Functional Programming in Scala Chapters 11 & 12 by Andrew Newman
Functional Programming in Scala Chapters 11 & 12
By Andrew Newman
In Chapter 10, we introduced a simple algebraic structure, the monoid. This was our first instance of a completely abstract, purely algebraic interface, and it led us to think about interfaces in a new way. A useful interface may be defined only by a collection of operations related by laws.
In Chapter 11, we’ll continue this mode of thinking and apply it to the problem of factoring out code duplication across some of the libraries we wrote in parts 1 and 2. We’ll discover two new abstract interfaces, Functor and Monad, and get more general experience with spotting these sorts of abstract structures in our code.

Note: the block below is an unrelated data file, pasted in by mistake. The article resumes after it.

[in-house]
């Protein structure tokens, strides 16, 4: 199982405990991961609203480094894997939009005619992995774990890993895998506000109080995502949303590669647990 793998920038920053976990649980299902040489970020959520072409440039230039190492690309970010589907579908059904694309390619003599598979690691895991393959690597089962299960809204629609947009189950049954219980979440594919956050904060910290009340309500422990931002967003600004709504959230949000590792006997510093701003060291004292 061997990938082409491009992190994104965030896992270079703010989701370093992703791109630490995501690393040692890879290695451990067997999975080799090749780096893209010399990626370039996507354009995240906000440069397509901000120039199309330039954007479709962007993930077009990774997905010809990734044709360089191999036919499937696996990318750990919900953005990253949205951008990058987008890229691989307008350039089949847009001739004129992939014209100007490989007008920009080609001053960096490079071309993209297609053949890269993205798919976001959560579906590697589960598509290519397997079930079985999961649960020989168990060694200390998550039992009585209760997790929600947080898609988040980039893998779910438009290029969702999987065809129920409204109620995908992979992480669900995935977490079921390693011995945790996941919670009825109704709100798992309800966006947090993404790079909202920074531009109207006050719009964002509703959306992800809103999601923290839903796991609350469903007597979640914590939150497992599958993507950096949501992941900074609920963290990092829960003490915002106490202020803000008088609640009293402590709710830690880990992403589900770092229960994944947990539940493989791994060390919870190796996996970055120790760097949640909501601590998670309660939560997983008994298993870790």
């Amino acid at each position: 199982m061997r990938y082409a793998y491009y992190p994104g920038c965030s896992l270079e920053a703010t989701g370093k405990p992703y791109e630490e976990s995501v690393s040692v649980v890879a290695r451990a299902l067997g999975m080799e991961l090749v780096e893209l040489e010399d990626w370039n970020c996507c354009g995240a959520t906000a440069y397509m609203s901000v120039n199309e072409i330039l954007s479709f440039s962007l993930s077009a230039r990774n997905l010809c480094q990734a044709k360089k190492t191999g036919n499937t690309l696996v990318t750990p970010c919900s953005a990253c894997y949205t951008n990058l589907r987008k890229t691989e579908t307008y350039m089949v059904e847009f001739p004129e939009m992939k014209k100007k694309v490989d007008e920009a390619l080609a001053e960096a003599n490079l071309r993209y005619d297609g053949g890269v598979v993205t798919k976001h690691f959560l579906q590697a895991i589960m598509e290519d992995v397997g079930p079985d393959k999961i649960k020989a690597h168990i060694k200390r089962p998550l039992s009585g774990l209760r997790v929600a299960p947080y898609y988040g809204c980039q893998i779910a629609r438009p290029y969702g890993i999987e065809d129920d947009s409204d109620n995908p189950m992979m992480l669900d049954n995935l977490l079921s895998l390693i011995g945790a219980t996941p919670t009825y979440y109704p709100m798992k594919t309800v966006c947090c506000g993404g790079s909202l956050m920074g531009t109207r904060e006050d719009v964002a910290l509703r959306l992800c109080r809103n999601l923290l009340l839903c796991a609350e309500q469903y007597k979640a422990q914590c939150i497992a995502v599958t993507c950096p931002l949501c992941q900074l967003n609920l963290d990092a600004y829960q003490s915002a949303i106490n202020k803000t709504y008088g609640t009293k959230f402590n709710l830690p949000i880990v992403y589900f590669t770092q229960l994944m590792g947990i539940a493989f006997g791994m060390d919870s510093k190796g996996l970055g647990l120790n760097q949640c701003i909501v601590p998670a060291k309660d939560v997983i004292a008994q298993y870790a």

In Chapter 12 we’ll learn about a related abstraction, applicative functors, which are less powerful than monads, but more general (and hence more common). The process of arriving at applicative functors will also provide some insight into how to discover such abstractions, and we’ll use some of these ideas to uncover another useful abstraction, traversable functors. It may take some time for the full significance and usefulness of these abstractions to sink in, but you’ll see them popping up again and again in your daily work with FP if you pay attention.